DAVIE, Fla. -- The Miami Dolphins failed to land a feature running back high in the NFL draft for the second consecutive year, and the fans' groans were nearly audible inside the team facility. It was the most common gripe in what was considered by most to be a strong Dolphins' 2021 draft.
That means, once again, the keys to Miami's backfield belong to Myles Gaskin, who is one of the offseason's biggest winners in terms of securing his role as well as fantasy football upside. And, he is not complaining about the Dolphins' decision-making process, either.
"Above my paygrade," Gaskin said with a laugh. "I don't think drafting a back or bringing in a back would have changed anything for me. I'm trying to compete with myself, compete with others obviously; but definitely compete with myself, make sure I'm the best running back I can be come the end of July whenever camp starts, and then leading up into the season. I don't think bringing on anybody changes my routine."
Dolphins general manager Chris Grier was more blunt in his assessment of the position: "When you draft on need, at times you reach for stuff and start trying to appease what some people may think about it."
Over the past two seasons under coach Brian Flores and two different offensive coordinators, the Dolphins finished 32nd in 2019 and 22nd in 2020 in rushing yards per game. So, it's clear why running back is a need.
Ranking near the bottom of the league in rushing is not good enough, and it doesn't help Miami has not allocated significant resources to fix the issues. Dolphins co-offensive coordinator Eric Studesville noted an improved run game is a major "area of focus" as the offense comes together this season.
Of all the issues with the Dolphins' run game in recent years, Gaskin hasn't been one of them. A 2019 seventh-round draft pick out of Washington who might have been lucky to make the final roster as a rookie, Gaskin put in the Dolphins' most productive offensive individual performance in 2020 under Studesville's tutelage. His status as Miami's lead back this season, as of now, is secure.
More good news for Gaskin is the Dolphins haven't made any serious pursuit toward signing one of the free-agent running backs as of early June, a source told ESPN, outside of a failed waiver claim of former Detroit Lions back Kerryon Johnson in May.
So, it's time to stop worrying about replacing Gaskin and look at why the Dolphins trust him to lead their backfield again.
Gaskin finished 11th in the NFL in yards from scrimmage per game (97.2), besting a group that includes Kansas City Chiefs receiver Tyreek Hill and tight end Travis Kelce, Dallas Cowboys running back Ezekiel Elliott and Buffalo Bills wide receiver Stefon Diggs.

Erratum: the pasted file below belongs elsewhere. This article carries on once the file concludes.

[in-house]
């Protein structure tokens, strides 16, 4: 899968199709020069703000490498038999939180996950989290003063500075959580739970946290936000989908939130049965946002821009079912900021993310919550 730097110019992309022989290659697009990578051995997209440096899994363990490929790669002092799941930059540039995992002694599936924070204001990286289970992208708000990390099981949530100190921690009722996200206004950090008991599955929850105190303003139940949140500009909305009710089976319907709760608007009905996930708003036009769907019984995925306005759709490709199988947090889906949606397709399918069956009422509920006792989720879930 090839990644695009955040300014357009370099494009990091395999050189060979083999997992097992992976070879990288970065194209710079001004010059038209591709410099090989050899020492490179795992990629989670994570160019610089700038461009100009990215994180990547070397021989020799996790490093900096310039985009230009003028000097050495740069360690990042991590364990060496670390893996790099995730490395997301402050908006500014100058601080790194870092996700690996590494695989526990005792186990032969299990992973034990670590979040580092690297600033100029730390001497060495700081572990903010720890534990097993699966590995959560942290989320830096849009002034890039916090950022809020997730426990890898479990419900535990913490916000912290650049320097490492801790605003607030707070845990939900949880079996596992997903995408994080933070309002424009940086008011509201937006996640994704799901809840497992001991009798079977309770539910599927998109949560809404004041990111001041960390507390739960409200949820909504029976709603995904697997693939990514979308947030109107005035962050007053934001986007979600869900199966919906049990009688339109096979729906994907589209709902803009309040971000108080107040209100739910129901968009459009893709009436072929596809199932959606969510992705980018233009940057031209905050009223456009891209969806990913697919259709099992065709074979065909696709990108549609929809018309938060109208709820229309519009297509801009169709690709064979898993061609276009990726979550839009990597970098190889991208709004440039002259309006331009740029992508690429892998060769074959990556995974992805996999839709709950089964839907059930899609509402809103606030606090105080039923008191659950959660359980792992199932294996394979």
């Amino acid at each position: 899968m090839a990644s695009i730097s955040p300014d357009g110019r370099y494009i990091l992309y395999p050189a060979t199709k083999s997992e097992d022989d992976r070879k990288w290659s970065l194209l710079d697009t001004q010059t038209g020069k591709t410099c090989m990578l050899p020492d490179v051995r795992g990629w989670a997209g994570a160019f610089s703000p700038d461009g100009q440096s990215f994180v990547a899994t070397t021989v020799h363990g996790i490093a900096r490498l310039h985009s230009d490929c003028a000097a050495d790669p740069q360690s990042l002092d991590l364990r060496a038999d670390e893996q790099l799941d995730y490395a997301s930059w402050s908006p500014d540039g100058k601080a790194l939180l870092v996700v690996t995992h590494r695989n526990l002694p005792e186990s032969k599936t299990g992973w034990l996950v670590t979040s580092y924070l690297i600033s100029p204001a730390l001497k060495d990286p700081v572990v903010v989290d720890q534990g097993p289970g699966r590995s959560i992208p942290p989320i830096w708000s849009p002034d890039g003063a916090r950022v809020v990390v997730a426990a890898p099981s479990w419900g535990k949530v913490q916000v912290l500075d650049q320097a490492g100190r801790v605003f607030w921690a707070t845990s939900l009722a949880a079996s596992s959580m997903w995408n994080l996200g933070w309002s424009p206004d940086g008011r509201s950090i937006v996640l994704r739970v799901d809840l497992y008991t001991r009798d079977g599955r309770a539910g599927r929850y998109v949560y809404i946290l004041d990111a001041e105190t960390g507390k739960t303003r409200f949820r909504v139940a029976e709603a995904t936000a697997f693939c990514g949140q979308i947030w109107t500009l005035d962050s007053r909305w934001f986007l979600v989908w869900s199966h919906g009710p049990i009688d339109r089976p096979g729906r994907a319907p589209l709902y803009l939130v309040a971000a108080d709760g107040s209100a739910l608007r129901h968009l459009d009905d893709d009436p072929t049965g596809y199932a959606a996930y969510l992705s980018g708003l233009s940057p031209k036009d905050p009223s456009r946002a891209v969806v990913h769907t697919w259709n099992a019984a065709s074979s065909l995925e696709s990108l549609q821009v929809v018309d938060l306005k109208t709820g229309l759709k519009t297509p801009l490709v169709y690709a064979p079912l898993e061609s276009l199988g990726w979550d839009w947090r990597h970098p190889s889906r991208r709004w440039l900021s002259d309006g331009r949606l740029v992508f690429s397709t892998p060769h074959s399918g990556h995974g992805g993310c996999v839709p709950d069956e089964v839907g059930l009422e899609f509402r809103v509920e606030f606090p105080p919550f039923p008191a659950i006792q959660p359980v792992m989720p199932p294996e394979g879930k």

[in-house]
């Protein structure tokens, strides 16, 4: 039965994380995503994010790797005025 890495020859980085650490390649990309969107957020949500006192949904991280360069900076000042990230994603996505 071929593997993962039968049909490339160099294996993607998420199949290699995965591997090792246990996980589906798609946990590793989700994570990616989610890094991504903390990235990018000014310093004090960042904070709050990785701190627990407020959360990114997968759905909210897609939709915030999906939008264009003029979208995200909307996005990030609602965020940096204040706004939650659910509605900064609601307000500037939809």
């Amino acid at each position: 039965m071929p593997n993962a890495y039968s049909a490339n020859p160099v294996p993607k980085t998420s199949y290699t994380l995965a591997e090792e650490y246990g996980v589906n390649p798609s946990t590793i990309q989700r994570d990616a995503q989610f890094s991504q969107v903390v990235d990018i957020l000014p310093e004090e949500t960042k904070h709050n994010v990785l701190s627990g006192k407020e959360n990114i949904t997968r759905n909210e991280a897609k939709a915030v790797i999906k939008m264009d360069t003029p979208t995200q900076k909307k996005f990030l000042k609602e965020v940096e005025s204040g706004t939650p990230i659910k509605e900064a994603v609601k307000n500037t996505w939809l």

When active for 10 games last season, Gaskin was slotted as a RB8 for fantasy football purposes. He finished in the top 17 of all running backs in fantasy points over his final six games. What set him apart was his receiving ability. He finished seventh among all running backs in receiving yards thanks to a great 87% catch rate (second among all backs) and 8.3 yards per target (first).
"The big thing about Myles from at least last year and going from Year 1 to Year 2 for him was his growth in football and what he learned and how dependable he became for what we needed done," Studesville said. "He's prideful, he's professional, he comes in and gives you a day's work. He works at it. He wants to be a really good player. ... Myles is going to put his best foot forward and give you everything he has and that's what gives him a chance."
Gaskin, 24, is undersized (5-foot-10, 194 pounds) and often overlooked (24 running backs were drafted ahead of him in 2019). But thanks to a huge Year 1 to Year 2 jump, all he did was produce on the field in 2020.
When he missed six games last season because of knee injuries and contracting COVID-19, Gaskin felt he "hurt the team and hurt myself in my own eyes." Gaskin, who totaled 584 rushing yards and 388 receiving yards in his 10 games played, was on pace to top 1,500 yards from scrimmage if he had played all 16 games.
"I'm better. Just more better in the mind, better just physically, just ready to go," Gaskin said. "I know what I'm looking for. I know my strengths and I know my weaknesses, and I'm trying to get those all to [become] strengths and even my strengths are even stronger."
In an effort to stay healthy and prove he can last 16 games, Gaskin began training early this offseason in Seattle, working on Pilates, knee and ankle health and stability workouts. He played at least 69% of offensive snaps in every game he was active last season. With better durability, perhaps that number rises.
The Dolphins hope other offensive improvements such as added speed from wide receivers William Fuller V and Jaylen Waddle, an improved young core with quarterback Tua Tagovailoa and a stronger offensive line will open more lanes for Gaskin.
Flores has talked about his expectations for the Dolphins' new players to force "defenses to make that decision" on whether to load the box or play deep to defend speed. Last season, it wasn't much of a choice: Miami's opponents mostly loaded the box. Gaskin is relishing in the fact that this season's playbook under Studesville and fellow co-offensive coordinator George Godsey is "much different" than last year.
Behind Gaskin, free-agent signee Malcolm Brown has a fan in Flores and could earn short yardage and goal-line responsibilities. Second-year back Salvon Ahmed should add speed and depth to the backfield, with rookie seventh-round pick Gerrid Doaks and incumbent Patrick Laird competing for playing time behind them.
Another strong season for Gaskin would go a long way toward erasing "running back" from the Dolphins' long-term needs.